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  1. #41  
    There is a logical problem with any solution that syncs from handheld direct to a desktop: What do you do when an item has changed both on the handheld and the desktop? Palm OS handled this (for the built-in apps) by duplicating records, and forcing the user to manually edit one and delete the other. This is an ugly solution, but it's hard to do much better, when the two devices communicate sporadically.

    With more than two devices, direct syncing only works if the user rigidly follows certain rules. It can be done (I did it, under Palm OS), but it doesn't "just work".

    For these reasons, I seriously doubt HP/Palm will _ever_ develop anything like Hot Sync and Palm Desktop.

    Under webOS, apps can presume that "usually" there's a data connection to the Internet, and thus to any servers in the cloud. Thus, when changes are made on the handheld device, they can be sent to the server "soon". Changes on the server can't be immediately pushed to the device, but when the handheld polls the server, it can assume that any changes it made have been incorporated. The polling interval can be adjusted if frequent changes are made on the server. This does not completely solve the problem, but it closes most of the gap.

    Any devices that communicate in real-time with the server, such as desktop computers using a web application, can be considered part of the server. If you want to edit the info on your handheld using the big screen and full keyboard of your desktop or laptop, look for a web application you can live with (and works with the cloud service your handheld app uses).

    When the system has more than one "usually-connected" device (such as you and your spouse's webOS devices), the problem starts cropping up again -- changes made on your device get pushed to the server right away, but if your spouse edits the item before the next poll, he or she will be editing "stale" data, and his or her changes will normally overwrite yours. Polling often helps, but it can't completely eliminate the problem.

    This is why Palm is implementing CouchDB/DB8 -- the protocol incorporates version information that makes it easier to detect and resolve simultaneous changes.

    There is one possibility for direct communication: the webOS Emulator supports "Host Mode" -- essentially, it lets a desktop web browser act as a client of the (emulated) handheld. This is currently only supported for the Emulator, not devices, is slow, and Palm only supports it for application development. I am not sure if it could be developed as an end-user tool, but if it is, it would eliminate the need for syncing, since you would be using the apps on your handheld.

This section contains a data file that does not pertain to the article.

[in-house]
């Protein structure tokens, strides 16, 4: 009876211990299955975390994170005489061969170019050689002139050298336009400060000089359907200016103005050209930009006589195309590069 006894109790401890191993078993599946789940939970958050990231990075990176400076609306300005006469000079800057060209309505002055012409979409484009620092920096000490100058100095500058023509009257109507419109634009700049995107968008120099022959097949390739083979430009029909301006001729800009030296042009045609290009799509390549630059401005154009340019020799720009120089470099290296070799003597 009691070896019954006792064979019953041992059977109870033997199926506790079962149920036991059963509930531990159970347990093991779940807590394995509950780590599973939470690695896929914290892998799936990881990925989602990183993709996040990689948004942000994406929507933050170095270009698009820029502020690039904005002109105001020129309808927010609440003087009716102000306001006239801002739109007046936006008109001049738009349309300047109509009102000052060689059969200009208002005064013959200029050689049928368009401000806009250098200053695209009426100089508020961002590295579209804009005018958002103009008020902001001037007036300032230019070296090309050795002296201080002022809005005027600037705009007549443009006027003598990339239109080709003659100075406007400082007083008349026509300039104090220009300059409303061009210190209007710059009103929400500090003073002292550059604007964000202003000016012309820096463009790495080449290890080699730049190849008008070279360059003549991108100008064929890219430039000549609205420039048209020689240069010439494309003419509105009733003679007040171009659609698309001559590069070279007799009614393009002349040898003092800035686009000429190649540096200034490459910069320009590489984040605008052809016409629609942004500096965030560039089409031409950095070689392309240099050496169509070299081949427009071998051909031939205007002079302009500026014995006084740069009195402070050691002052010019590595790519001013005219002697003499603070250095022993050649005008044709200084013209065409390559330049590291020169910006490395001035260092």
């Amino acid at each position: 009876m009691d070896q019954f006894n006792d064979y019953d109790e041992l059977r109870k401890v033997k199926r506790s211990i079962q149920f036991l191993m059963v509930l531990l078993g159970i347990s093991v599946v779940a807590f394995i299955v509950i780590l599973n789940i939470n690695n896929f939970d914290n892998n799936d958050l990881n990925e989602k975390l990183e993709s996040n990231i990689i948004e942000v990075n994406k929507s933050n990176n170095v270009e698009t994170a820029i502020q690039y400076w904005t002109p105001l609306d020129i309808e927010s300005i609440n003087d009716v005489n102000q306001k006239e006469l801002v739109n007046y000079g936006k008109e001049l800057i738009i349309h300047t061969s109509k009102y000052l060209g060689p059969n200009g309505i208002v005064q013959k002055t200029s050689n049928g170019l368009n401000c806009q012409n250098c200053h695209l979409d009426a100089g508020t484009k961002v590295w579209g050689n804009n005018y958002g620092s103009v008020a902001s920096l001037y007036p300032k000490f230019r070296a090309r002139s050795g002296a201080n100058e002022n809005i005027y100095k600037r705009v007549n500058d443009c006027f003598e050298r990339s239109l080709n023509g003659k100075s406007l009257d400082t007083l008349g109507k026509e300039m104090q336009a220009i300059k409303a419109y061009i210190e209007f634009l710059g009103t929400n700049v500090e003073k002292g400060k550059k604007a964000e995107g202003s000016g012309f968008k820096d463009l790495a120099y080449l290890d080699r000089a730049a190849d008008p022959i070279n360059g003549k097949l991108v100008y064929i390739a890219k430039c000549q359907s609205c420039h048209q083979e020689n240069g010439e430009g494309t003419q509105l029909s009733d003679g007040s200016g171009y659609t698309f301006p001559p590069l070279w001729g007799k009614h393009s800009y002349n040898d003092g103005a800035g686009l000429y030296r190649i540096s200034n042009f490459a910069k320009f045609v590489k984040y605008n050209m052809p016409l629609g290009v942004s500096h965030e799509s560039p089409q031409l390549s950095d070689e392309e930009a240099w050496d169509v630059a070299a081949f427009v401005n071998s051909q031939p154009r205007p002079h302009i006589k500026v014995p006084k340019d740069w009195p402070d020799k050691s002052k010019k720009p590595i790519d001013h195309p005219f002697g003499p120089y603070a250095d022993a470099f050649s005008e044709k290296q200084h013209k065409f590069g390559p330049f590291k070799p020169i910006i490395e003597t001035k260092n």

2. #42  
    There are oh so many discussions about syncing to Google on the web... Especially in Germany, the general consensus is to mistrust Google. Sure, a guessed 98.7% still uses Google Search without thinking twice (as do I), but most give them a no-go for calendar data or (work related) e-mail.

    I use both a Mac, a Windows PC and a Ubuntu box. My calendar data is stored in a WebDav cloud that is accessed primarily by iCal. I can access this data in real time on both my PC and Ubuntu via TB/Lighnting - alas in read-only for those cals i write to in iCal, but that is a problem not to be discussed here... There's no need to sync here. What I cannot do, though, is access this already-in-the-cloud-data from my Pre. I must admit I never used the Palm Profile calendar yet for one simple reason: I cannot access it from TB/Lightning nor iCal. Having my cal data everywhere I go is nice, but I don't want to always pull my phone to check my calendar when I'm sitting right in front of a 22 inch screen that allows for much, much more comfortable reading and, most importantly, much improved overview. Really, what purpose would a desktop calendar still have? Where is the "smart" in my phone, when it can't show me the exact same info as my computer without having to use a third or fourth party? Additionally, my wife and I use seperate cals on the cloud. Lacking the desktop sync minus the option to subscribe to non-default webDav servers, there is no possibility for me to see my wife's calendar without paying some dev 40 bucks for a desktop syncing solution that works some, or put in a giant corporation where you have to watch closely which box you are ticking, oh and don't forget that magnifiers.

    I think WebOS is pretty close to a good cloud-based OS, but it does lack some fundamental thinking. I already have tons of email addresses, I don't need a Google account. And I don't want it either, not even so that I can sync my calendar.

    The polling problem DougReeder talked about earlier, I don't think it is that serious when you really make Palm Profile work. Only you can write to your private calendar. What ones spouse and oneself need is the possibility to allow each other to read the others calendar. Put a calendar for common interests on a WebDav server (maybe your cable router has it integrated too?) and merge doubles to that one if you like. Or just leave them doubles. Now add the possibility to subscribe to those Palm Profile calendars from your iCalendar enabled software and your data is all over the cloud on any device. No need for a new standard as one of my foreposters said.

    I remember a slogan someone made up earlier this year, maybe it was last year:
    "Pre your mind"

    I'm missing some of that Predom and I hope it is to come in one of WebOSs future updates.

    So long.
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